I admit it, I am an old-school, single-album Big Wreck fan. In Loving Memory Of… was a big deal to me in my final year of high school, part of a collection of pretty cream-of-the-croppy Canadian rock albums pouring out of the late 90s. Frontman Ian Fletcher Thornley (we only knew about the “Fletcher” part more recently!) was always a prolific songwriter with finely-honed guitar mastery and a raspy rock and roll voice. Following that disc, they put out another Big Wreck album, then Thornley turned towards a heavier set of tunes under the moniker…well…Thornley for a couple years before resurrecting Big Wreck for a couple more albums. I admit I knew virtually nothing of these later Big Wreck discs, the latest put out just in 2014. After the big, intense beauty of ILMO, I didn’t latch on to the next BW album or the Thornley stuff, though revisiting all this many years later, I find I’ve grown fonder of it. The newer albums and the more recent effort back to ‘solo’ under his full name showcase a certain maturity, as you would expect nearly 20 years down the line.
Suffice to say, I was pretty interested to see Ian Fletcher Thornley live, amazingly for the first time. I never got a chance to see Big Wreck or Thornley back in the day, so the 16 year old in me was having a bit of a squeeee as he strolled casually on stage with his band. The songs (or his new interpretations of them) have a somewhat mellower, more restrained vibe these days, but retain the gobs of talent and that unmistakable voice that continue to be hallmarks of the man. The set was punctuated with plenty of Woodstockian guitar wankery, with his characteristic bubbly, almost twinkly tone. Thornley himself was sporting a hat, vest, glasses and an impressively pointy beard, giving off a bit of a Johnny Depp vibe. Just a couple songs into the set, the crowd struck up a chant of I-AN THORN-LEY, much to the band’s delight. They quickly chipped in a bit of drum and guitar accompaniment. Thornley seemed pleased with the packed room’s energy, thanking everyone for spending their Saturday night with him and pointing out one guy in particular who was halfway back in the room. “That guy’s a clapper! I like that!” Later, he would also point out a guy rocking some shades in front of him.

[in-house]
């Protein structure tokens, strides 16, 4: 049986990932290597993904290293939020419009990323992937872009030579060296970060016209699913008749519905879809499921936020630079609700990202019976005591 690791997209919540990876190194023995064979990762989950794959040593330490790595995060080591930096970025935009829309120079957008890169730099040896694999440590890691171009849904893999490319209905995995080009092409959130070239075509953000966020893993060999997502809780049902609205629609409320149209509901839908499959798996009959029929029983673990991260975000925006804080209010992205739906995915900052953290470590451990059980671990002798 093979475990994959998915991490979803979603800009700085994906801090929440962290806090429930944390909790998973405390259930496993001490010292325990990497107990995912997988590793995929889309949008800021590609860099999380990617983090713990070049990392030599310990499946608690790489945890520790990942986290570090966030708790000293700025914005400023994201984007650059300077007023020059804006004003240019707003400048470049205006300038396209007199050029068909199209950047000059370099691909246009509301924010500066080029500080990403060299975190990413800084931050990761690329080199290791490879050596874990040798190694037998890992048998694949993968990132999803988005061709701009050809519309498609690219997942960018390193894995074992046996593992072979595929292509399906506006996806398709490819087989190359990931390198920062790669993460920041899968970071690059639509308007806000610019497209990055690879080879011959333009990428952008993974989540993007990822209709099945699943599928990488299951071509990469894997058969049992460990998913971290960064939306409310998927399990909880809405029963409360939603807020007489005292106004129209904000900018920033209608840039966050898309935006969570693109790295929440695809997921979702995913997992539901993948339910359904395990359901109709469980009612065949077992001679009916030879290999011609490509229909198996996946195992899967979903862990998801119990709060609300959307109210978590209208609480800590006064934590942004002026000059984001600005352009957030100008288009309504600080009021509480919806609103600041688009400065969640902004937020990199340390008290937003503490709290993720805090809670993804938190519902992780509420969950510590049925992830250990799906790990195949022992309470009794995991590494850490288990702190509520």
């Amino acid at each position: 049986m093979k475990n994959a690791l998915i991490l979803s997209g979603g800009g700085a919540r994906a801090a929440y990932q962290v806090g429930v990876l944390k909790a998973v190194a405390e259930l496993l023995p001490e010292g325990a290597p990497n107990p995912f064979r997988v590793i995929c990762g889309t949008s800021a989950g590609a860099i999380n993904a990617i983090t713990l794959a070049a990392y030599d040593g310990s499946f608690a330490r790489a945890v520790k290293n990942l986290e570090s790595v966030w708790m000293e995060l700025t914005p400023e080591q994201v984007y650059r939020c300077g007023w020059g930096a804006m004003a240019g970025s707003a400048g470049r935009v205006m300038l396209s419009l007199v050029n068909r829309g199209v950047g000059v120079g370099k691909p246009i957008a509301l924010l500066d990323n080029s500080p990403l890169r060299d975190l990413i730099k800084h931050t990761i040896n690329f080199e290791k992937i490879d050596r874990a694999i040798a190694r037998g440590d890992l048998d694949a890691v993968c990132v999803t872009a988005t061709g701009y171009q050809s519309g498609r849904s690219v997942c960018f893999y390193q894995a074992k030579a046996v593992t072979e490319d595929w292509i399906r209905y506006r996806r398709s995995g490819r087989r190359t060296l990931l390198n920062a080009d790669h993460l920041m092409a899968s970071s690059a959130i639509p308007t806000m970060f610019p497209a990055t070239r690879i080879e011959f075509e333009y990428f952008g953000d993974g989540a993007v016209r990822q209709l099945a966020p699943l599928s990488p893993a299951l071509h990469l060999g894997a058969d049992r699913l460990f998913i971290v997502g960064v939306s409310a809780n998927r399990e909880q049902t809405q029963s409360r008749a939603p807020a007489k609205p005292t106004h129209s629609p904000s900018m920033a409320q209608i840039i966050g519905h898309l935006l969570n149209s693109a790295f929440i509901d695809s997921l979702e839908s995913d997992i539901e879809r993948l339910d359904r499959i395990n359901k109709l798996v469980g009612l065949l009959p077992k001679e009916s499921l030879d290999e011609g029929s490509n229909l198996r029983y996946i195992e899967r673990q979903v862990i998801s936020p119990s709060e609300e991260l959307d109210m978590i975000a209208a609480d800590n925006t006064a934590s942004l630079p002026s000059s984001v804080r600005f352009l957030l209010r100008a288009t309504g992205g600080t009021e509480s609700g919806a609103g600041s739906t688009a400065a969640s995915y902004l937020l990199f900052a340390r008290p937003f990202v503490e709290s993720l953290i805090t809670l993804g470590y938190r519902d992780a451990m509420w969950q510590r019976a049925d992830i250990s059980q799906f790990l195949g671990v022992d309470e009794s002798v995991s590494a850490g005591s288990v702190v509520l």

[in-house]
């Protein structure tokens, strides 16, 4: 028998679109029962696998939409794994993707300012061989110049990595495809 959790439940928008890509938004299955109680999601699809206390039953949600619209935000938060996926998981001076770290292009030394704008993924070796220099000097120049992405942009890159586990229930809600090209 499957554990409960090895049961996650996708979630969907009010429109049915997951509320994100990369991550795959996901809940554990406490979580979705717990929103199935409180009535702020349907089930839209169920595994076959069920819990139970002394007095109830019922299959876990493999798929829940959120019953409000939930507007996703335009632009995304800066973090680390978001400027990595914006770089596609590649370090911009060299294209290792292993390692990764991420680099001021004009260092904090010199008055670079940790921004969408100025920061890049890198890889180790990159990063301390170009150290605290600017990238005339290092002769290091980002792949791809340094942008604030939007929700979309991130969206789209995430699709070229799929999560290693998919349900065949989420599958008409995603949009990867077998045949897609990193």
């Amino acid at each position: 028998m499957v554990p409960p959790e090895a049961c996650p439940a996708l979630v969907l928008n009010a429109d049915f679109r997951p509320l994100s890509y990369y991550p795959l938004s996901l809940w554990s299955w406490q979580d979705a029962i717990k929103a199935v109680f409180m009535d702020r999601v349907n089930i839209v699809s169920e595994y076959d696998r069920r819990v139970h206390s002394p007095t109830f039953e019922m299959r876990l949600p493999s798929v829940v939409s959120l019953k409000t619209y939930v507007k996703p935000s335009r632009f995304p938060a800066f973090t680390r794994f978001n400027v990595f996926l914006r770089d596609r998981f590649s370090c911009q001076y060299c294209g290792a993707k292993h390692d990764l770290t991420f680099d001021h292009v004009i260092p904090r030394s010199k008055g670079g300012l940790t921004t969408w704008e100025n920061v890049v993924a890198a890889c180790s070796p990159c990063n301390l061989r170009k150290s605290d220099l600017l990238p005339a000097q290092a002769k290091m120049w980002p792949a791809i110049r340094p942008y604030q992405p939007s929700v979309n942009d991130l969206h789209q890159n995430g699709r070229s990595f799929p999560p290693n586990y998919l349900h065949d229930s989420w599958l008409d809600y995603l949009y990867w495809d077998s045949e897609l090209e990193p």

I assumed the set would focus on the new album called Secrets under the IFT name (the title track was particularly stunning), but he also dipped into Big Wreck tunes of more recent vintage. A fellow in the room somewhere yelled out a request to play the bridge from the song “Oh My,” one of the tunes of In Loving Memory Of… Thornley addressed this, saying that was a pretty specific request before sarcastically miming some complicated chords on his guitar and then say something to the effect of, “Yeah, like I’m going to play the first song I ever wrote when I was like 20,” then adding on in a stage whisper, “I don’t remember how…” From where I was partway up a staircase on the side of the room, I couldn’t read the setlist, but particularly after that remark, I certainly didn’t expect to hear any BW tunes from the vault. Hilariously, after one song, some guy in the crowd yelled, “I love that song, Ian!” and I’m not sure if that was actually referring to the song he had just played, or if that was another request for an old tune. Anyhow, I was quite surprised then to find he ended the set with a mellow version of “Blown Wide Open.” As it turns out, he rerecorded that song, effectively covering his own tune, in this haunting tempo, which also appears on the Secrets album. After a short break, the band was back and came out flying with Led Zeppelin’s “Gallows Pole,” really riling the audience up. They ended the short encore with “Under The Lighthouse,” bleeding into a guitar-heavy, still Zeppelin-y jam for a few minutes before departing the stage for the night.